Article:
Posted by Green Thumb Gardener | Posted in Gardening for Fun, Green Thumb Gardening | Posted on 22-08-2010
Hi there Green Thumb (and other colored thumbs too) Gardeners!
From time-to-time I may, or may not, have a “theme week”, however I am this week… I hope you enjoy Tree Week!
Almost everyone’s first tree experience has some embarrassing events. Nobody can be an expert right away; we all make mistakes that sometimes haunt us for years afterwards. Some of us make worse mistakes than others, though. I think that if there was an award for being the most naïve person to ever attempt growing a tree, I would win.
When I decided to plant a tree of my own, I had the perfect spot in mind. There was a gap between my house and my fence of about 5 feet. It was probably the least traveled area of my whole lawn, and I thought it could use something to spice it up. Maybe if I provided some lovely shade, it would become more used by my family. I envisioned a little picnic paradise in the shade, where my family could go just to be with each other and nature. Boy was I wrong.
I decided on a nice apple tree. Despite the risk of apples falling on our heads, I thought it would be a treat to sit under the shade and munch on delicious home grown apples. Just the thought of this romantic, poignant activity was enough to make me drive my self to the nursery and purchase the first apple tree in sight. I didn’t know enough about trees to look at the roots or any of the signs that it could be an unhealthy tree. I spent the required amount of money and had the tree delivered right to my house.
I dug the hole right where I wanted the tree. This took almost the rest of the day. Holes are an easy thing to underestimate. It’s easy to say that a hole will only take an hour or two, but once you actually start digging it usually progresses a lot slower than you would have estimated. By the time I actually got the hole big enough to fit the ball of roots, I certainly didn’t feel like digging another few feet around the perimeter as most tree planting guides suggest. I was just ready to place the tree. With the help of my morbidly obese neighbor, I lifted the tree across the yard and dropped it into my hole. Then, it was time to fill in the hole.
I couldn’t have been happier once I filled in that last shovel load of dirt. I stood back to admire my work. That was when my 3 year old daughter said something that crushed my spirits, and haunts me to this day. “Daddy, that tree stands up like grandpa!” My father is a great man, and if she had compared any other aspect of the tree to him I would have considered it an honor. But unfortunately his back has been deteriorating lately, and he can’t stand up very straight. I noticed that my tree did indeed have a similarity to his posture.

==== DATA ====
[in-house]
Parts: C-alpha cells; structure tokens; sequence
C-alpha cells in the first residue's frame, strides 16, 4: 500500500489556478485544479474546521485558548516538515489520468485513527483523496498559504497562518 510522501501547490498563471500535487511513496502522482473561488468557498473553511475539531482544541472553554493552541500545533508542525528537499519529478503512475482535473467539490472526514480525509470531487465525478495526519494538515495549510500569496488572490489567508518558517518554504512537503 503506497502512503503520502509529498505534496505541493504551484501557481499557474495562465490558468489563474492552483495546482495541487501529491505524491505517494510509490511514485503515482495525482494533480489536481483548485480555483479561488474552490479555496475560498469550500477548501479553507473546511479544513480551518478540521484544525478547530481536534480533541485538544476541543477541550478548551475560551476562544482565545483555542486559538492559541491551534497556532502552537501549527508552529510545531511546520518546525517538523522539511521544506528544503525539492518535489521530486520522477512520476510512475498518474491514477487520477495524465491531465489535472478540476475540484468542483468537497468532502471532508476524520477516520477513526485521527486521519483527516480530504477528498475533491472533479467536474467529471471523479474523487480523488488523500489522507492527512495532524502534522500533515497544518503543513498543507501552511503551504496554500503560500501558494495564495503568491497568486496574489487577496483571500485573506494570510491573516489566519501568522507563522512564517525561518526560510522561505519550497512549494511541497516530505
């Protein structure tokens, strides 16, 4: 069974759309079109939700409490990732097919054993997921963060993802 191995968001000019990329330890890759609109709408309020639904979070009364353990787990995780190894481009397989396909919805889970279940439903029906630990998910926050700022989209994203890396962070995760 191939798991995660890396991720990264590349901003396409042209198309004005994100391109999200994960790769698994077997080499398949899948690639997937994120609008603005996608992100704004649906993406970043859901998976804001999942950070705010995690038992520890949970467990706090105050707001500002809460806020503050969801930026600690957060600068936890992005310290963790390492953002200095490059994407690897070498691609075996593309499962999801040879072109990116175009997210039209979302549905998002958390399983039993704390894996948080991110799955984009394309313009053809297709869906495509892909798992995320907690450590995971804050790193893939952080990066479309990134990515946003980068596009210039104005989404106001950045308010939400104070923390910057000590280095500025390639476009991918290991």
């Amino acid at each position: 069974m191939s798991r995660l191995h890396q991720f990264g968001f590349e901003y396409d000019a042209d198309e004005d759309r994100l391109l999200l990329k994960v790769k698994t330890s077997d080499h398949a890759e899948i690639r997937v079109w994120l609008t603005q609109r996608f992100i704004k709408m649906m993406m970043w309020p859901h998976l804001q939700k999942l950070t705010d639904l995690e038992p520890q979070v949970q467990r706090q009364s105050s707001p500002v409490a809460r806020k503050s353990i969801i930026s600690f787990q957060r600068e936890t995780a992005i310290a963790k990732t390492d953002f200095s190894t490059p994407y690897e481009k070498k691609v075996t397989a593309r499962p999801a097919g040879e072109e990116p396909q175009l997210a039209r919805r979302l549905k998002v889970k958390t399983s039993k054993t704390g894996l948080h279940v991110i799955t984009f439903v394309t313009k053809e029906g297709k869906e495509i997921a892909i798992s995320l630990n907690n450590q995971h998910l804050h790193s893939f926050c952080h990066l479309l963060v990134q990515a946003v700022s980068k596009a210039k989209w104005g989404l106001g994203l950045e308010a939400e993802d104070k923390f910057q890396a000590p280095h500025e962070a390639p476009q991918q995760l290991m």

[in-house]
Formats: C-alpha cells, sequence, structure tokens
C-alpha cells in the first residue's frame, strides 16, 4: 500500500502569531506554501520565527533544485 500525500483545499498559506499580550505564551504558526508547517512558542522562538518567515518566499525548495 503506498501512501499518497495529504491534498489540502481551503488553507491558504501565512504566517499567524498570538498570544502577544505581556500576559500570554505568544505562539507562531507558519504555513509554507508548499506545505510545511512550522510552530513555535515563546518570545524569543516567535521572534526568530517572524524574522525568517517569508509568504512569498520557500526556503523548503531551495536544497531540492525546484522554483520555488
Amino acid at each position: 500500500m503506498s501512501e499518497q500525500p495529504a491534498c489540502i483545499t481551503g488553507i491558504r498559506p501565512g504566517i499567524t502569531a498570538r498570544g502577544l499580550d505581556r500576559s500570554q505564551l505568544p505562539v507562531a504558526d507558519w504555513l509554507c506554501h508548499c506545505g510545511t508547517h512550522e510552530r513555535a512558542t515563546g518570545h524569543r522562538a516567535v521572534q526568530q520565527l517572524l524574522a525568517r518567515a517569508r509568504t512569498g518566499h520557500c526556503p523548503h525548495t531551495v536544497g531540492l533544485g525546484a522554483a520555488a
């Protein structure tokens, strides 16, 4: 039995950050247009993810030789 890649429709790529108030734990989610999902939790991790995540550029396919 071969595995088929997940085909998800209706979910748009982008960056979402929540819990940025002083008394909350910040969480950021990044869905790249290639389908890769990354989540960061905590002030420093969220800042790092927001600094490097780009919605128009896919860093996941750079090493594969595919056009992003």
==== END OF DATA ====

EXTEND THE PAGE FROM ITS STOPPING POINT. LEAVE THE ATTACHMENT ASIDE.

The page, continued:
Thinking this was a problem that the tree would naturally outgrow, I decided to leave it for a while to see what happens. Every day I went out to check on the progress of the tree; to see if it was any straighter than it was the day before. I daily had my spirits crushed when I saw that it had not improved at all. Not wanting to put forth the effort of removing it from my yard, I decided to just forget about it. I never went over to that side of the house again and almost completely pushed the tree from my mind. I decided that if any problem ever came about from leaving the tree there, I would pack up my furniture and flee the state. That’s how much I was humiliated by my tree experience.
After about 3 years of completely ignoring that the tree ever existed, I was sitting in my house one day and heard a loud crash. I ran outside to see what the problem was, just to see that my tree had grown to such an unmanageable size that it had taken out my gutter and part of my neighbor’s fence. I moved out of state within a week.